Technical Paper presented at ACRECONF 2007, Delhi, Hourly Load Calculation Analysis Programme for Indian Cities

Tuesday, December 11, 2007

Hourly Load Calculation Analysis Programme for Indian Cities

Vikram Murthy and Rajeev Kakkar, ISHRAE Mumbai Chapter

Rajeev Kakkar is a Technical Consultant (HVAC) by profession, a graduate from I.I.T Kharagpur, and has over 30 years of experience in the field. He is also the webmaster for, the Technical advisor for the "Hourly Load Calculation Programme" sponsored by ISHRAE, and faculty for IIE, the "ISHRAE Institute Of Excellence" training programme series conducted by ISHRAE Mumbai Chapter.

Vikram Murthy graduated from IIT Kanpur in Electrical enginering in 1975 . He is Director of Univac Environment Systems Private Limited and Trustee of Tropical Airconditioning and Refrigeration Institute , a recognised Training Centre, for Technicians and Engineers. He has 33 years of diverse experience in leading HVAC Contracting Companies , is active professionally and socially , serving ISHRAE as the President of the Mumbai Chapter for 2007 - 2008 and The Rotary Club of Bombay Film City since 1992.


The ability to make sensible decisions regarding the HVAC design with respect to environment and economics is of utmost importance. Air-conditioning load calculations in India have been carried out using single day peak load manual calculations. The commercially available tools for load calculations are either too simple to be used for professional work (low-end packages) or too expensive with long and difficult learning curves. In a recently concluded research project, ISHRAE and ASHRAE India Chapter have developed a database of the hourly values of climatic parameters. The next step obviously was to develop an Hourly Load Calculation Programme.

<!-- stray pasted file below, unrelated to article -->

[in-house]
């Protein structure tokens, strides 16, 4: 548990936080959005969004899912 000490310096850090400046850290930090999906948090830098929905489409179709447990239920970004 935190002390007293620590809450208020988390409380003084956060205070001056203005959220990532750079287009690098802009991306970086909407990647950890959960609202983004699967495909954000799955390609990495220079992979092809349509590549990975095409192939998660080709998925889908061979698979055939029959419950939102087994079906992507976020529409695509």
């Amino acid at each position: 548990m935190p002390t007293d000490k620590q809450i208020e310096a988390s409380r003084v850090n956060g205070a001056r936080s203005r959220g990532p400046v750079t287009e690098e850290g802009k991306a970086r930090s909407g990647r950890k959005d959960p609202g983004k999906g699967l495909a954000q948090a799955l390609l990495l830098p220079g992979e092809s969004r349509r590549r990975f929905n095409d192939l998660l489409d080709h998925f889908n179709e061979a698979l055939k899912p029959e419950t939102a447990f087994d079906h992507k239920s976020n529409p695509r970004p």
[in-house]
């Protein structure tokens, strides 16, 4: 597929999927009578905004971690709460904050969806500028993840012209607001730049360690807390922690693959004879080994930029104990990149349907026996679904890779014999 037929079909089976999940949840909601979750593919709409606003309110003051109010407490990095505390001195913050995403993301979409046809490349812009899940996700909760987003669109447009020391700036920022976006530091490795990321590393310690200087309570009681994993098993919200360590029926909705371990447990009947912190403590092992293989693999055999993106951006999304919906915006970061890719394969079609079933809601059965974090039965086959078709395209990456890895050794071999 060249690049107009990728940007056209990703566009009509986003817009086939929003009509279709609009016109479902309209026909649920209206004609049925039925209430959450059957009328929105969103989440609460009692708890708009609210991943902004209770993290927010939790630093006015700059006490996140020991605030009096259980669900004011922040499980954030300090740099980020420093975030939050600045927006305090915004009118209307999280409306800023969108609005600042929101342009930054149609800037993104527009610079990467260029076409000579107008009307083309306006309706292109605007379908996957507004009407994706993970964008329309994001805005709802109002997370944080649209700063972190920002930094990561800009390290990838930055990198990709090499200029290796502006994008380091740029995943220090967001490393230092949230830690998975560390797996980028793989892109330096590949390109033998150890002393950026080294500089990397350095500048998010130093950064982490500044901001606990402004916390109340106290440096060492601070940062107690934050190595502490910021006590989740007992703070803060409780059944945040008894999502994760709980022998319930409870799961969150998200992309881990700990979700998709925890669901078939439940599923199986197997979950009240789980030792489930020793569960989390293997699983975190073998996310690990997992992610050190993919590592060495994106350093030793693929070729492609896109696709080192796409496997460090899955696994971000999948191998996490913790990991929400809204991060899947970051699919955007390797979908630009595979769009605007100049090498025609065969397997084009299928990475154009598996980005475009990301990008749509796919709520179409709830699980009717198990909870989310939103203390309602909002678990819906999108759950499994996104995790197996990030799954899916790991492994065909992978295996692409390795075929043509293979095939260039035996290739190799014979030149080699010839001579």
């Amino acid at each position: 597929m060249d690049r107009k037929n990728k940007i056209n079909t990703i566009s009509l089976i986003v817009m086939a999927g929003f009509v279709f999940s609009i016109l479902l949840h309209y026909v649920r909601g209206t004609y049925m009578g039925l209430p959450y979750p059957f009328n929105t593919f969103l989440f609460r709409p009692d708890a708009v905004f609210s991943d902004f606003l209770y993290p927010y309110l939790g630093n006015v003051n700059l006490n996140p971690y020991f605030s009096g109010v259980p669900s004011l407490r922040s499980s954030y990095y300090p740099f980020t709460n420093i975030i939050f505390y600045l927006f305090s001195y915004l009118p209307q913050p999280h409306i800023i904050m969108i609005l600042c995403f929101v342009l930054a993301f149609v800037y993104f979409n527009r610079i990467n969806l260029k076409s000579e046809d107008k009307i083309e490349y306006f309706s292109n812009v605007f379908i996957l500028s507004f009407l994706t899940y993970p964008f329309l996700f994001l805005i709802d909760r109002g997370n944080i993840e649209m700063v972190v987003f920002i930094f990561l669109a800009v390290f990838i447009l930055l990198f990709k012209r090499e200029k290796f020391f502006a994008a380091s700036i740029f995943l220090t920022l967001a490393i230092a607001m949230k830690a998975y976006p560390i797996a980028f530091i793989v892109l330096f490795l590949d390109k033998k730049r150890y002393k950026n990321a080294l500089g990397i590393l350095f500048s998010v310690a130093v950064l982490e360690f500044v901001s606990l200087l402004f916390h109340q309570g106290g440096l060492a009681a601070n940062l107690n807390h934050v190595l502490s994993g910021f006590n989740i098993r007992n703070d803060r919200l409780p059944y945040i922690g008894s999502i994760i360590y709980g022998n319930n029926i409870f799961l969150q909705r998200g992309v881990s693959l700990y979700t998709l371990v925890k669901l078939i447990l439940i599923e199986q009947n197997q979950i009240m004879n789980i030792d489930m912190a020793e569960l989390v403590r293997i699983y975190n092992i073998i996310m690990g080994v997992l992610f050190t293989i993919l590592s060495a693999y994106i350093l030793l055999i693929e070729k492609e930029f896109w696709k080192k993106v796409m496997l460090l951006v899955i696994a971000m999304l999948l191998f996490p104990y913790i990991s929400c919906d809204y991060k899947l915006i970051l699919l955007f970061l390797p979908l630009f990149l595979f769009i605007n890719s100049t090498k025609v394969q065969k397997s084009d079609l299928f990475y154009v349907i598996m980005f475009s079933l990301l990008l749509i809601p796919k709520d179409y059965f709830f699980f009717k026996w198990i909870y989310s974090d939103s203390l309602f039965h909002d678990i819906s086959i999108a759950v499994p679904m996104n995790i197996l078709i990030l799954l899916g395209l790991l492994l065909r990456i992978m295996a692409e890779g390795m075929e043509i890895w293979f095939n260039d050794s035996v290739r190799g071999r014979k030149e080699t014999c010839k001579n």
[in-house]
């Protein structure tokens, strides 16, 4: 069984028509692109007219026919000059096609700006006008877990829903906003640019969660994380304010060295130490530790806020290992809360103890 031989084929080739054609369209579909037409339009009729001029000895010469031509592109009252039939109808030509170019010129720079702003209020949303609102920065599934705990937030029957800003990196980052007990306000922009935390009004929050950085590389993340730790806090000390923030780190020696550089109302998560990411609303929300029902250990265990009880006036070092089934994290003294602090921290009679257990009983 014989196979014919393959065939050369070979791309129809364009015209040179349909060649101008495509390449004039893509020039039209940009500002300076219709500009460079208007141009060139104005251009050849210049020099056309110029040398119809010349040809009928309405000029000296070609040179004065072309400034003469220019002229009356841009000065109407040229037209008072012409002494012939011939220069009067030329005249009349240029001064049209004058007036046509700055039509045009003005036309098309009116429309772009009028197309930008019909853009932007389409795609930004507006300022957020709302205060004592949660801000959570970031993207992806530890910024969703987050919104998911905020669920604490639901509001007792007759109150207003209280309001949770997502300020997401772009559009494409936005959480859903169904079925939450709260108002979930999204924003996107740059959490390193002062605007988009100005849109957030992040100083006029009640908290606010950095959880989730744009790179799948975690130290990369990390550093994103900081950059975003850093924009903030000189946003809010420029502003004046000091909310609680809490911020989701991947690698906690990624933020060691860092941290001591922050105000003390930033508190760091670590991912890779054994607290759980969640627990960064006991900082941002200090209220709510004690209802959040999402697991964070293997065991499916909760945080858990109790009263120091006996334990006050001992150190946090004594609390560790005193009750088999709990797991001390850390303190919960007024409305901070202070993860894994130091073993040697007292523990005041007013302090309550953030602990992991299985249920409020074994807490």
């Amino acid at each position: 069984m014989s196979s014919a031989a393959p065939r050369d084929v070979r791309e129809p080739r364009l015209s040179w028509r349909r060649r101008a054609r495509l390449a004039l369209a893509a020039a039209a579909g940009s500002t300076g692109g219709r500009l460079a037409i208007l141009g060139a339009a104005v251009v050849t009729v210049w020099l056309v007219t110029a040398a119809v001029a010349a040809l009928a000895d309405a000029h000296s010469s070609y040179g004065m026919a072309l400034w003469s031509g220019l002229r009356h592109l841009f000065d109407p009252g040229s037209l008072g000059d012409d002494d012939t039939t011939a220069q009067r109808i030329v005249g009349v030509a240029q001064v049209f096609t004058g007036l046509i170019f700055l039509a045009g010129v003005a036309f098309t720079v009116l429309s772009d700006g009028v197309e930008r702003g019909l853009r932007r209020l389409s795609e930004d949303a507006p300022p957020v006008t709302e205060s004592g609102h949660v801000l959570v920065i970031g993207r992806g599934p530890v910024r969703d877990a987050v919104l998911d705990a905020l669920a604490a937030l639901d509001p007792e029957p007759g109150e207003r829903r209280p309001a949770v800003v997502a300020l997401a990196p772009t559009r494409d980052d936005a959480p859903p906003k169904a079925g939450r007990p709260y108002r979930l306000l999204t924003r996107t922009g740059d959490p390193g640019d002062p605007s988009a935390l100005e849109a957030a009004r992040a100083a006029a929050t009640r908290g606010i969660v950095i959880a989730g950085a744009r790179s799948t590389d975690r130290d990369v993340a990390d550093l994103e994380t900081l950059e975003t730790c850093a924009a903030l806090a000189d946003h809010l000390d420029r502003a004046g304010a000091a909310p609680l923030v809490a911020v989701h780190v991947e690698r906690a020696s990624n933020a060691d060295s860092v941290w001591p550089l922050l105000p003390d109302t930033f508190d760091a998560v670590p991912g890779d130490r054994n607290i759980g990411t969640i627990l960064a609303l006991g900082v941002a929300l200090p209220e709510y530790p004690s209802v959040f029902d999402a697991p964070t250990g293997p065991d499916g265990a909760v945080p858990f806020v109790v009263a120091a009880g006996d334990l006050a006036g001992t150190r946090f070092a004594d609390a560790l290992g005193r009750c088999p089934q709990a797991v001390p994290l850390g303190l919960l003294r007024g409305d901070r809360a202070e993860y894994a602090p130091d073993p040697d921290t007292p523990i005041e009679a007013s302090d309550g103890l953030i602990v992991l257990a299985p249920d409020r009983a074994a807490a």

Key words: hourly load calculation programme; HLCP; cooling loads; EnergyPlus; ECBC; building energy simulation; hourly weather data


Considering the fact that there is an urgent requirement of a validated HVAC sizing programme which uses BIS Design Day Standards and also provides hourly outputs using the heat balance equations found in EnergyPlus (and as adapted from BLAST), the development of HLCP as an ISHRAE project has been timely. The ability to make sensible and well-based decisions regarding not only the prediction of energy consumption in a building during the conceptual and design stage, but also to be able to finally size the HVAC system, both with respect to environment and economics, is of utmost importance.

Current Methodologies:

Currently, HVAC sizing loads is carried out mainly by manual and spreadsheet methods based on the de-facto standard of calculating instantaneous heat gains using methods developed by Carrier, and based on tabulated empirical ETDs (Effective Temperature Differences) for fenestration, walls and roofs, apart from a myriad of programmes developed by individuals, which have not really been validated. The current methodology also adopts use of design day weather data based on simultaneous peak occurrences of DB temperature and WB temperature, and whose validity and source is not known and has been lost in antiquity.

Weather Data:

In 1999 the Tata Energy Research Institute (TERI), developed a set of hourly Indian weather data sets for 52 stations from measured sequences of climatic data from 1981 to 1992 based on the concept of "coincident" temperatures in line with and in the format as published in the ASHRAE Handbook of Fundamentals, 1997. With the availability of WeDCo hourly and DesignDay weather data, and with the virtually simultaneous availability of a stable version of the EnergyPlus simulation engine, an opportunity arose to create a cooling load programme using WeDCo weather data as an input to EnergyPlus.

As EnergyPlus is more of a "black box" with a shell for input, which is more suitable for research rather than day-today sizing calculations, it was logical to propose and deliver a HVAC sizing programme with a GUI to serve the needs of the community in India.